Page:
I hate it when people review films like the "High School Musical" series as if they're supposed to be "Citizen Kane," so I'm happy to see that the reviewers here took "Summer Holiday" for what it was - teen fun in the sun with lots of music, dancing, color, and a plot so thin you could barely discern it.
It stars that British phenomenon, Sir Cliff Richard, who has the distinction of having top ten hits in the U.K. for every decade through the '90s and today, in his seventies, is still touring and selling out venues. Yet he barely made a ripple here in the states, with the exception of "Devil Woman" and "We Don't Talk Anymore." The story concerns three lads who fix up a double decker tour bus and travel through Europe, picking up three young women whose car has been damaged, plus a runaway (Lauri Peters) and later a St. Bernard dog along the way. The runaway is actually a well-known American singer disguised as a boy, and her mother tries to make it look as if she's been kidnapped in order to get publicity.
Strangely Lauri Peters is American and was the original Broadway Liesl in the Sound of Music - she sounded about as American as Queen Elizabeth. She is a wonderful singer and didn't get to show off her voice enough in this film.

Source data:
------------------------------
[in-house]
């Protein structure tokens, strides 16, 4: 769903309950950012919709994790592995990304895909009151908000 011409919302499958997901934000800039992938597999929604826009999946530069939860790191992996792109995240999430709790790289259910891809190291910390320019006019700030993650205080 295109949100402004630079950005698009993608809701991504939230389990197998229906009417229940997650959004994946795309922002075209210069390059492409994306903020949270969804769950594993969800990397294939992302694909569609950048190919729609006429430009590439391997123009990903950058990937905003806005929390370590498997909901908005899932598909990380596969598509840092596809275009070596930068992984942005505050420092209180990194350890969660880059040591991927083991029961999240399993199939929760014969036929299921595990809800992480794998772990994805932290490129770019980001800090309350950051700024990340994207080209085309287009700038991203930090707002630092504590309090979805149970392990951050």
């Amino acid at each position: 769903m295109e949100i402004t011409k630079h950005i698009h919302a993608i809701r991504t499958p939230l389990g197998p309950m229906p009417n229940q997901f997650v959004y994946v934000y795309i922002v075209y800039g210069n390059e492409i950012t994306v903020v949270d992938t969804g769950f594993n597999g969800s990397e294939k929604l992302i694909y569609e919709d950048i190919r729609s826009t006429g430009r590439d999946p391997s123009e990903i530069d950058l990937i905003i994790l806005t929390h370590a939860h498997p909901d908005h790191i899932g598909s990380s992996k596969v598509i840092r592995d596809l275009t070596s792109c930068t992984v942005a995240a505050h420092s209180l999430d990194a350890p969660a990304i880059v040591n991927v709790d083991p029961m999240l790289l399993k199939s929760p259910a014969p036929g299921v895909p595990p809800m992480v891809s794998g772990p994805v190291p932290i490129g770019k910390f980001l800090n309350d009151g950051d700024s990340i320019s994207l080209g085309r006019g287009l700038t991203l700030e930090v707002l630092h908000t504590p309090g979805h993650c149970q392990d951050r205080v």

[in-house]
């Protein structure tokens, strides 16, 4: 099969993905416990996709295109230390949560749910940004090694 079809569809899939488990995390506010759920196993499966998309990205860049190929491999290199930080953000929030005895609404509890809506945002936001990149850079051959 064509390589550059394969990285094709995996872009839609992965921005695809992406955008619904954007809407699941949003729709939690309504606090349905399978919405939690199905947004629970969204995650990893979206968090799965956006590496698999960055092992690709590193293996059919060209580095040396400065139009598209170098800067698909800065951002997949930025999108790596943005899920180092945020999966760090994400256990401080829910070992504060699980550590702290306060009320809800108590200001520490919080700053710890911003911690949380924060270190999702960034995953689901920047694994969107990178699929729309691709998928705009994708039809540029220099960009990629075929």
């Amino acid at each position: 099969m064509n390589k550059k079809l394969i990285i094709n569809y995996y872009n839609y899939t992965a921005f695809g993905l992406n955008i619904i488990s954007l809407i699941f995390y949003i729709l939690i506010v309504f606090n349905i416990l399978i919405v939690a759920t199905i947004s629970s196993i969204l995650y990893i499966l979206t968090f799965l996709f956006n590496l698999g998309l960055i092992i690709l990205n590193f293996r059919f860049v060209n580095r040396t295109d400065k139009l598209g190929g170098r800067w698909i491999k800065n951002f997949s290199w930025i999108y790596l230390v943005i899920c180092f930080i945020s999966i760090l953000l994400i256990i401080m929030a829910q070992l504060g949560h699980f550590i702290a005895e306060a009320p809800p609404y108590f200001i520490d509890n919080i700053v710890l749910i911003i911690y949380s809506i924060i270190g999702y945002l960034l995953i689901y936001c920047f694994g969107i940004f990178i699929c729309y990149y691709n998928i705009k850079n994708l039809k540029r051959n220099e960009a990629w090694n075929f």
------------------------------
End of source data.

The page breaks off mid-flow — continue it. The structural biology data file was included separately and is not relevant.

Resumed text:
There's a nice exuberance in this film and some very upbeat musical numbers. Richard, a huge teen idol, was adorable and still looks great, in fact. For biggest selling musical artists in the UK, Richard ranks third behind the Beatles and Elvis.
Supposedly the British Elvis, if one thinks of Richard that way, he comes in a poor second. There was only one Elvis, and Richard needs to be taken on his own abilities. He lacks the oozing sexuality in presence and voice of Elvis, though he considered Elvis his absolute inspiration. He could dance better than Elvis, and his singing is sweet and polished, with none of Elvis' passion. And had Elvis not been under the thumb of Colonel Parker, we would have seen more evidence of Elvis' ability as an actor, which was definitely there. Richard's? Handsome, magnetic, a wonderful presence, but acting, not so much. Had Elvis lived drug-free and lasted longer, he would have enjoyed Richard's amazing longevity. Strangely, Elvis had a spiritual bend, as does Richard, and Elvis was known for being a gentleman, as is Richard.
However, all that being said, Richard's films Summer Holiday and Wonderful to be Young and Elvis' films have things in common, two things especially: they were geared to young audiences and they were megahits. Enjoy. Enough said.